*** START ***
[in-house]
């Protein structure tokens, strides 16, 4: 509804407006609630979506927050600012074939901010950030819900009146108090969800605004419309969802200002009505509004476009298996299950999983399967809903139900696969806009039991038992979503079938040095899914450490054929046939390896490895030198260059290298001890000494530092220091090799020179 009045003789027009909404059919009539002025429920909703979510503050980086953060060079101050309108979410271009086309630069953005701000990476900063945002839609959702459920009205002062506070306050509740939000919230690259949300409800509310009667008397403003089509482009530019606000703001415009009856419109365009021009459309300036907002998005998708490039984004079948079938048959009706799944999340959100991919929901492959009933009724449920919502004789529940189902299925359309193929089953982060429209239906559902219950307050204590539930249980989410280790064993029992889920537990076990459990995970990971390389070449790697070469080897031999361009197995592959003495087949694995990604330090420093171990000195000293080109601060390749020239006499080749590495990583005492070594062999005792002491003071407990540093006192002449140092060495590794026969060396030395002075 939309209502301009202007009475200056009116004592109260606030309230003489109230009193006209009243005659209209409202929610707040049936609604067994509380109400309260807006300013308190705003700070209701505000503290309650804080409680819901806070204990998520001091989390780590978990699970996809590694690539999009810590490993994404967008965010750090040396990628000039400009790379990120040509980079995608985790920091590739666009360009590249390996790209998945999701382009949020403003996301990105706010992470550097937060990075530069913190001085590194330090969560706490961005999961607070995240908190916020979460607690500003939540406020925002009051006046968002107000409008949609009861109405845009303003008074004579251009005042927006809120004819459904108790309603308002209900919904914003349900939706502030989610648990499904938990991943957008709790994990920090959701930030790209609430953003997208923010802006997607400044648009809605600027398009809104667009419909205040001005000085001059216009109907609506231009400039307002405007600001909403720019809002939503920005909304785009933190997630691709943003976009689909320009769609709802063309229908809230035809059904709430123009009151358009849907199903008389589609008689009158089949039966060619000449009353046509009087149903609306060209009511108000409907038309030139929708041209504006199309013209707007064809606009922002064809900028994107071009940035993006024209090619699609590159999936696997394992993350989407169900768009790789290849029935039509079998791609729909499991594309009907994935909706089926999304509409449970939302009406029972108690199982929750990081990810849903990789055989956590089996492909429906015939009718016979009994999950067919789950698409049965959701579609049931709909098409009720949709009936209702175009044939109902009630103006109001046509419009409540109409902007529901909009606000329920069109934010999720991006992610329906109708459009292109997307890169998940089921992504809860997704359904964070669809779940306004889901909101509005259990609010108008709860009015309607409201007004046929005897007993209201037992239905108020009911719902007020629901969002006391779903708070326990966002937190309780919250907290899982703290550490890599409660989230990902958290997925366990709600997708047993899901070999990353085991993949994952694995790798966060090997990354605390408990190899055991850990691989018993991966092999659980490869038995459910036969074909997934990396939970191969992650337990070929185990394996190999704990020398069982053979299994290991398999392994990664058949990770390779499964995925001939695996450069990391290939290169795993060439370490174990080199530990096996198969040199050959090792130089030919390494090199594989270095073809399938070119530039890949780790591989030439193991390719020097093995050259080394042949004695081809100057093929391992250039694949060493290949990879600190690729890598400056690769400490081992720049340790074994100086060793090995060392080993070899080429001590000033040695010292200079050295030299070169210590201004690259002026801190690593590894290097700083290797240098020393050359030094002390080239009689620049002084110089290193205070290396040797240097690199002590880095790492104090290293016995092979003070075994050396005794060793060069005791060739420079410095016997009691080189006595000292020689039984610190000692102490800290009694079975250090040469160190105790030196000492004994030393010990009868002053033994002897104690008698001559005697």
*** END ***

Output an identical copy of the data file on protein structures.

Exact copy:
[in-house]
């Protein structure tokens, strides 16, 4: 509804407006609630979506927050600012074939901010950030819900009146108090969800605004419309969802200002009505509004476009298996299950999983399967809903139900696969806009039991038992979503079938040095899914450490054929046939390896490895030198260059290298001890000494530092220091090799020179 009045003789027009909404059919009539002025429920909703979510503050980086953060060079101050309108979410271009086309630069953005701000990476900063945002839609959702459920009205002062506070306050509740939000919230690259949300409800509310009667008397403003089509482009530019606000703001415009009856419109365009021009459309300036907002998005998708490039984004079948079938048959009706799944999340959100991919929901492959009933009724449920919502004789529940189902299925359309193929089953982060429209239906559902219950307050204590539930249980989410280790064993029992889920537990076990459990995970990971390389070449790697070469080897031999361009197995592959003495087949694995990604330090420093171990000195000293080109601060390749020239006499080749590495990583005492070594062999005792002491003071407990540093006192002449140092060495590794026969060396030395002075 939309209502301009202007009475200056009116004592109260606030309230003489109230009193006209009243005659209209409202929610707040049936609604067994509380109400309260807006300013308190705003700070209701505000503290309650804080409680819901806070204990998520001091989390780590978990699970996809590694690539999009810590490993994404967008965010750090040396990628000039400009790379990120040509980079995608985790920091590739666009360009590249390996790209998945999701382009949020403003996301990105706010992470550097937060990075530069913190001085590194330090969560706490961005999961607070995240908190916020979460607690500003939540406020925002009051006046968002107000409008949609009861109405845009303003008074004579251009005042927006809120004819459904108790309603308002209900919904914003349900939706502030989610648990499904938990991943957008709790994990920090959701930030790209609430953003997208923010802006997607400044648009809605600027398009809104667009419909205040001005000085001059216009109907609506231009400039307002405007600001909403720019809002939503920005909304785009933190997630691709943003976009689909320009769609709802063309229908809230035809059904709430123009009151358009849907199903008389589609008689009158089949039966060619000449009353046509009087149903609306060209009511108000409907038309030139929708041209504006199309013209707007064809606009922002064809900028994107071009940035993006024209090619699609590159999936696997394992993350989407169900768009790789290849029935039509079998791609729909499991594309009907994935909706089926999304509409449970939302009406029972108690199982929750990081990810849903990789055989956590089996492909429906015939009718016979009994999950067919789950698409049965959701579609049931709909098409009720949709009936209702175009044939109902009630103006109001046509419009409540109409902007529901909009606000329920069109934010999720991006992610329906109708459009292109997307890169998940089921992504809860997704359904964070669809779940306004889901909101509005259990609010108008709860009015309607409201007004046929005897007993209201037992239905108020009911719902007020629901969002006391779903708070326990966002937190309780919250907290899982703290550490890599409660989230990902958290997925366990709600997708047993899901070999990353085991993949994952694995790798966060090997990354605390408990190899055991850990691989018993991966092999659980490869038995459910036969074909997934990396939970191969992650337990070929185990394996190999704990020398069982053979299994290991398999392994990664058949990770390779499964995925001939695996450069990391290939290169795993060439370490174990080199530990096996198969040199050959090792130089030919390494090199594989270095073809399938070119530039890949780790591989030439193991390719020097093995050259080394042949004695081809100057093929391992250039694949060493290949990879600190690729890598400056690769400490081992720049340790074994100086060793090995060392080993070899080429001590000033040695010292200079050295030299070169210590201004690259002026801190690593590894290097700083290797240098020393050359030094002390080239009689620049002084110089290193205070290396040797240097690199002590880095790492104090290293016995092979003070075994050396005794060793060069005791060739420079410095016997009691080189006595000292020689039984610190000692102490800290009694079975250090040469160190105790030196000492004994030393010990009868002053033994002897104690008698001559005697």